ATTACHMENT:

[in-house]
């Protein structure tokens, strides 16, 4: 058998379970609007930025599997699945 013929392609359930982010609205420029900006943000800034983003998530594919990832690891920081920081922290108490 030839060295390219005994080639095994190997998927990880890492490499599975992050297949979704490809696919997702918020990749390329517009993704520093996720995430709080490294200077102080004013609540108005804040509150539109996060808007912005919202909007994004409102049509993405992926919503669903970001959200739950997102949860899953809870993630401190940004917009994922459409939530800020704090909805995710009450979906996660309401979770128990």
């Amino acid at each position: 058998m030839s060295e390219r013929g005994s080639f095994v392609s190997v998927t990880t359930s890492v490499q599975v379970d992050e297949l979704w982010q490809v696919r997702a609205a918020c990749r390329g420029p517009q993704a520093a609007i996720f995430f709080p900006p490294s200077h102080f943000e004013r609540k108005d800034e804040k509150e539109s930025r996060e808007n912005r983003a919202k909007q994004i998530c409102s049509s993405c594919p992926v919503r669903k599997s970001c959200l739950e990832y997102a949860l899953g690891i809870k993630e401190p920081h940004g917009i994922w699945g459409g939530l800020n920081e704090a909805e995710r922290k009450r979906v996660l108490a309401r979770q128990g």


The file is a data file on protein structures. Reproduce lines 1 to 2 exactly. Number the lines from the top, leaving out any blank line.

[in-house]
């Protein structure tokens, strides 16, 4: 058998379970609007930025599997699945 013929392609359930982010609205420029900006943000800034983003998530594919990832690891920081920081922290108490 030839060295390219005994080639095994190997998927990880890492490499599975992050297949979704490809696919997702918020990749390329517009993704520093996720995430709080490294200077102080004013609540108005804040509150539109996060808007912005919202909007994004409102049509993405992926919503669903970001959200739950997102949860899953809870993630401190940004917009994922459409939530800020704090909805995710009450979906996660309401979770128990």